Literacy and technology have historically informed and transformed each other. This mutual interaction creates cultural shifts that redefine what it means to be literate, and also impact the ways in which literacy is taught in contemporary classrooms. Literacy teaching and learning has been the focus of much study during the past 50 years (Dressman, 2007), and we have a reliable knowledge base regarding how teachers learn to effectively teach literacy (Dillon, O’Brien, Sato, & Kelly, 2011; Hammerness, Darling-Hammond, & Bransford, 2005; National Research Council, 2001). We also have a growing knowledge base regarding contemporary literacy (Coiro, Knobel, Lankshear, & Leu, 2008). However, there is a pressing need for research to examine and portray how teachers learn to teach in contemporary contexts and how teachers’ understandings of literacy develop through practice (Curwood, 2014; Schmidt-Crawford, Tai, Wang, & Jin, 2016). The purpose of this study was to better understand how teachers learned to teach literacy through the use of technology, and how teacher conceptions of literacy developed and were enacted in elementary classrooms. Using embedded case study methodology (Yin, 2014), I examined ways in which elementary teachers learned to integrate technology for literacy instruction. In addition, I explored specific learning processes that teachers used to support the integration of technology for literacy instruction. In this study I also sought to understand how teacher conceptions of literacy developed through the situated practice of everyday teaching and learning. Social cultural and social cognitive understandings formed the theoretical framework undergirding my study, particularly as interpreted through a communities of practice lens (Wenger, 1998). Qualitative methods (Patton, 2002) were employed to collect data at three levels of inquiry: school context level, grade level team, and individual teacher. Analysis indicated that teachers learned to integrate technology for literacy instruction in both formal and informal modes, including through district professional development offerings, learning in community, and learning in and through the act of teaching. Communities of practice frameworks revealed that processes of legitimate peripheral participation, reification, negotiated meaning, identity formation and locality were helpful ways of understanding the critical processes involved in shifting into contemporary literacy practices. In addition, social cognitive processes of modeling, self-efficacy, goal setting, and visioning assisted teachers in enacting new understandings of literacy. Findings generated from data analysis indicated that teacher conceptions of literacy shifted in response to reflection on practice, and often in response to student reactions to technology integration. This study offers practical insight into how teachers learn to teach in contemporary literacy contexts, and presents suggestions for school leaders, teacher educators, teachers, and researchers as society continues to reimagine the meaning of literacy.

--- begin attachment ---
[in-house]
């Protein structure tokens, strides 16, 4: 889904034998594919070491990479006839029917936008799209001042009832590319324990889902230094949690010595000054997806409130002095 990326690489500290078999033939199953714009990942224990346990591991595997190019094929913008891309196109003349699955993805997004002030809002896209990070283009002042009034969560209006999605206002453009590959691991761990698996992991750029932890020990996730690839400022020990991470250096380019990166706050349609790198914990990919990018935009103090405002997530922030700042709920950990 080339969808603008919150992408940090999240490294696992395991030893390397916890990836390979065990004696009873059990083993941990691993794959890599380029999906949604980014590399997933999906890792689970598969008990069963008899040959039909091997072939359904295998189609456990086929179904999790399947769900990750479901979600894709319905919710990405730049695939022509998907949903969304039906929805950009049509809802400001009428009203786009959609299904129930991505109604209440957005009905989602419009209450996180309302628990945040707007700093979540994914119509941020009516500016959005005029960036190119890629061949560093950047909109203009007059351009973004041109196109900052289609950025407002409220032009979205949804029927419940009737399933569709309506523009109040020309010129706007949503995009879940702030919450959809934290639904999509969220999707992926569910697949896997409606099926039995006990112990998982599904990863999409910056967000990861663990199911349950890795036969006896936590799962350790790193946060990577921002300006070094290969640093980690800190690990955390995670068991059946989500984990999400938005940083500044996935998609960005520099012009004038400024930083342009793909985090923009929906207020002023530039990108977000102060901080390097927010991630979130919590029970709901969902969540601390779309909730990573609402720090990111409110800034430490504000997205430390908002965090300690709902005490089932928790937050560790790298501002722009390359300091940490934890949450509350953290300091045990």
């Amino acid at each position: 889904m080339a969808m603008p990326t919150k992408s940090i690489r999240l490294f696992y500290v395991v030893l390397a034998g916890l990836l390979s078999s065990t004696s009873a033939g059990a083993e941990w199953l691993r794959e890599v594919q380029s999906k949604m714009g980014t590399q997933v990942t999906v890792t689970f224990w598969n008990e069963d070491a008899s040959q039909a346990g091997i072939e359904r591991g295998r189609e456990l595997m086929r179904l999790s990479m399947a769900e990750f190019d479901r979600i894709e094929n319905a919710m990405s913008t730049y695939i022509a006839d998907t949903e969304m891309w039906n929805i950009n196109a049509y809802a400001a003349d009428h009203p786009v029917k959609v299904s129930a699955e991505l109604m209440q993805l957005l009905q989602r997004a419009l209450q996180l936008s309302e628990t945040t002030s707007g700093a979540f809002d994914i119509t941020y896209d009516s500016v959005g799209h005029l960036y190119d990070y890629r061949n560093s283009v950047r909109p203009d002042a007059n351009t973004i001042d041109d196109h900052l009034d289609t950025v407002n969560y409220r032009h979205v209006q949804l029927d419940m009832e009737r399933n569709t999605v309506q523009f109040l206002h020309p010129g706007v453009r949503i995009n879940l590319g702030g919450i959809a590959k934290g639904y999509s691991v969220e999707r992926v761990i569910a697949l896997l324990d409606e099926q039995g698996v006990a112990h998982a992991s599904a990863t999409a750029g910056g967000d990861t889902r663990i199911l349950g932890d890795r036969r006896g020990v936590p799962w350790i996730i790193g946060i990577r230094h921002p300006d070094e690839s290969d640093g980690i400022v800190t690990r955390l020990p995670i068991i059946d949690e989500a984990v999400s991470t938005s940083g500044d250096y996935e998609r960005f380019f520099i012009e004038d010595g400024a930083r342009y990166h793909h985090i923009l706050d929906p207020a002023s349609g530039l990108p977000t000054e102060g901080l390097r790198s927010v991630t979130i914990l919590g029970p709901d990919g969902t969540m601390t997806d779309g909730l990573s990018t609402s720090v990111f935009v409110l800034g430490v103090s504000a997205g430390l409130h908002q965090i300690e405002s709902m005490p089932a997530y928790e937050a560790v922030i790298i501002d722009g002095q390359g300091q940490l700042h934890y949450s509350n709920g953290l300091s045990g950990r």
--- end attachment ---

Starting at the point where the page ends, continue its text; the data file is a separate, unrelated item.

University of Minnesota Ph.D. dissertation. May 2016. Major: Education, Curriculum and Instruction. Advisors: Deborah Dillon, David O'Brien. 1 computer file (PDF); ix, 184 pages.
The Integration of Technology in the Teaching of Literacy: A Study of Teacher Learning.
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